Institutional investors may have the tools and resources that make international investing indistinguishable from domestic investing, but the retail investor is not so lucky. Consequently, high-quality industrial names like Atlas Copco (OTCPK:ATLKY) can often go unnoticed by many investors. While Atlas Copco doesn't have the left-for-dead valuation of some industrials, investors who want a blue chip company with solid growth prospects can still pick up these shares for less than fair value.
Q2 Results - Another Beat, But Worries Building
Atlas Copco has built a pretty good reputation for itself as it pertains to guidance and financial performance. Nevertheless, while financial results continue to come in solidly with respect to expectations, order trends and basic end-market conditions do have investors and analysts concerned.
Revenue rose almost 18% as reported for the second quarter, with organic revenue up about 9%. Reported growth was led by the mining and industrial business (up 27% and 34%, respectively), while compressors grew 13% and construction brought up the rear at 3%. Reported profit growth was also strong, with EBIT and EBITDA up about 20%.
The downside to the story was the company's order book. Reported orders rose 5%, but the order book shrank 2% on an organic basis, with the compressor business down about 7% and mining up just 1%.
Mining Driving The Negative Sentiment
Along with Sandvik, Atlas Copco is a leader in its part of the mining industry where it sells a variety of drills, tools, rigs, and loading equipment. There's limited overlap here with Joy Global (JOY), Caterpillar (CAT), Komatsu (OTCQB:KMTUY), and Chinese mining equipment companies, and original equipment orders are only about one-third of the total, but investors are rightly nervous about where the market is heading.
Neither Caterpillar nor Joy Global thrilled the Street with recent guidance for mining equipment demand. Likewise, major miners like Rio Tinto (RIO), BHP Billiton (BHP), Vale (VALE), and Anglo American have all announced either lower capital spending plans or a "review" of current plans.
That said, the long-term picture for mining development is still strong, and Atlas Copco has made the decision to position itself strongly on the ground in markets/regions like China, Latin America, and Africa. Nevertheless, this segment could get dicey for the next year or two.
Quality Compressor Business Seems Underappreciated
Not only is Atlas Copco the largest company in the compressor business, it's about two and a half times the size of Ingersoll Rand (IR) and well ahead of others like Gardner Denver (GDI) and Sullair. This is a large business with a broad addressable market and here again Atlas Copco is looking to buy/build its way into long-term growth markets like China and Brazil. Atlas is also looking to build strength from strength; the company leads the market in product development and although it often leads on price, it still boasts total lower life-of-ownership costs than many of its apparently cheaper rivals.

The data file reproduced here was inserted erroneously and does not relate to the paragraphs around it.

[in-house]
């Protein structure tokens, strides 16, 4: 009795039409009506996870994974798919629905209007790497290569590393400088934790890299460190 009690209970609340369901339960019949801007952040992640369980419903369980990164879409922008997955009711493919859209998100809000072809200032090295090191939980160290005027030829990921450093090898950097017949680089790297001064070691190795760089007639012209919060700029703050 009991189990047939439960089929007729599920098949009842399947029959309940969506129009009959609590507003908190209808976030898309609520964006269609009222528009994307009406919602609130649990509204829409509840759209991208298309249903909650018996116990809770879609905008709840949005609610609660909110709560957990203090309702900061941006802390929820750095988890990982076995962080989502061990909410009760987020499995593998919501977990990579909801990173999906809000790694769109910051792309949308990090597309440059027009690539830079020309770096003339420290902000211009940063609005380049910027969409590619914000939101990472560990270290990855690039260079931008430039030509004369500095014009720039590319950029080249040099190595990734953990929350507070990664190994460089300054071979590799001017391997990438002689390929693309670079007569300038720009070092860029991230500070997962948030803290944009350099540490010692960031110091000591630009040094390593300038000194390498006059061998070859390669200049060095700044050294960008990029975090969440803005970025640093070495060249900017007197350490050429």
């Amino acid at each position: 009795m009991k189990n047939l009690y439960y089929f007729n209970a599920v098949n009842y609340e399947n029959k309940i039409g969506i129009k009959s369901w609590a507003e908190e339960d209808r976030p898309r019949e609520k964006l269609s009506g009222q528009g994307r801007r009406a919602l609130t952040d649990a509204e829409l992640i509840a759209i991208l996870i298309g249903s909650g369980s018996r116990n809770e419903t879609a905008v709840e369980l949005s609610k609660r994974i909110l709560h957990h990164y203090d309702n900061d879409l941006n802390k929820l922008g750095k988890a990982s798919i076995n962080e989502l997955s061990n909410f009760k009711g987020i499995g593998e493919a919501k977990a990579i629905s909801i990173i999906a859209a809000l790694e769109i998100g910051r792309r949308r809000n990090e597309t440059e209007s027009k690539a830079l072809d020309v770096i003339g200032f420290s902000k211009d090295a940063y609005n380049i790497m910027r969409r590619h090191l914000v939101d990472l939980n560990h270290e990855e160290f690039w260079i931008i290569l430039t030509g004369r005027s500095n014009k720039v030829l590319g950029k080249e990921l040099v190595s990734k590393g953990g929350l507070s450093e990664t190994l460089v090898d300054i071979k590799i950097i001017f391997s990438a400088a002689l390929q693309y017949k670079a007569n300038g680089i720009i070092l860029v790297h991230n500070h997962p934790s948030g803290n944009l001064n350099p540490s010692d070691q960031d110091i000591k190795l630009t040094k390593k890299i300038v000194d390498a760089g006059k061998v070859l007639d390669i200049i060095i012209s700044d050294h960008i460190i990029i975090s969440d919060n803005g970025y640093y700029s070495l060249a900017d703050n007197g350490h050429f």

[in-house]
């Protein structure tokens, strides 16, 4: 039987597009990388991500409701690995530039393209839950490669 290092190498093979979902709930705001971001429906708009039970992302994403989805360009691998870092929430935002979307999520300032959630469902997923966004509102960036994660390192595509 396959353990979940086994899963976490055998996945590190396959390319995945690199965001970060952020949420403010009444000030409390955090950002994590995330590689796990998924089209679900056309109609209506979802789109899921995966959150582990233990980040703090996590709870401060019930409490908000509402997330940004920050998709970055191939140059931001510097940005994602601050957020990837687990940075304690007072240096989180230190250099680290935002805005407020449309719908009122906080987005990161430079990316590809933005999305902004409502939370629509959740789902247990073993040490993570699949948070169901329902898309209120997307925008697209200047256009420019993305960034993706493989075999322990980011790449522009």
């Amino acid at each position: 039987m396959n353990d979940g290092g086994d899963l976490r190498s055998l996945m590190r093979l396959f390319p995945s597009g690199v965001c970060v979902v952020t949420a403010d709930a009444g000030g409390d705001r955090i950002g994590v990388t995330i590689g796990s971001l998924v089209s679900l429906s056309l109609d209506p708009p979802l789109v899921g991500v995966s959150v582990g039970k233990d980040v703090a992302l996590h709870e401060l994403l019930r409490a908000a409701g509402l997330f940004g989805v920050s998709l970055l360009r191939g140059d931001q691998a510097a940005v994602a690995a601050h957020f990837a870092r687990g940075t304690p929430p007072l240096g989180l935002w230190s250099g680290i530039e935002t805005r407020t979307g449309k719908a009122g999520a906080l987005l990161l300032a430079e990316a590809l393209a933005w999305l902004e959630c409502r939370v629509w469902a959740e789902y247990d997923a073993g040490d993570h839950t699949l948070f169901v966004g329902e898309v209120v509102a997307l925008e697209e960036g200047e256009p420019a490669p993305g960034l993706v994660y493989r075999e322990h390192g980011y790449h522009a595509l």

Blue Chip And Broad-Based
There's a lot to like about Atlas Copco's business. For starters, nearly half of the company's sales fit into the "MRO" subtype (that's "maintenance, repair, and overhaul") that tends to be more consistent across the economic cycle. Like in the case of say Lincoln Electric (LECO) or Illinois Tool Works (ITW) and welding equipment, customers buy Atlas Copco's equipment and then continue to buy supplies and parts. What's more, while companies cut back on new equipment spending during tougher times (like now), those that stay in business continue to use parts and supplies.
It's also worth noting that, although the company has a fair bit of debt, it generates solid returns on capital. While free cash flow conversion has trailed off a bit lately, the underlying "structural" free cash flow has stayed intact. Last and by no means least, the company is well-diversified across the globe - it's under-exposed to the still-growing North American market (about 20% of sales), but about half of the company's revenue comes from Latin America, Africa, and Asia.
The Bottom Line
Weakening large compressor order growth from industrial customers is reason for worry, as is the uncertain state of emerging economies like China and Brazil. What's more, the company doesn't seem to have quite the same infrastructure growth kicker that has improved the outlooks for companies like ABB (ABB) and Honeywell (HON) recently.
All that said, Atlas Copco is a quality industrial company that doesn't get, and stay, cheap very often or for very long. Assuming that the company can continue to grow revenue at a mid-single-digit rate and return its free cash flow conversion rate to its historical average, these shares look just about cheap enough to buy at today's level.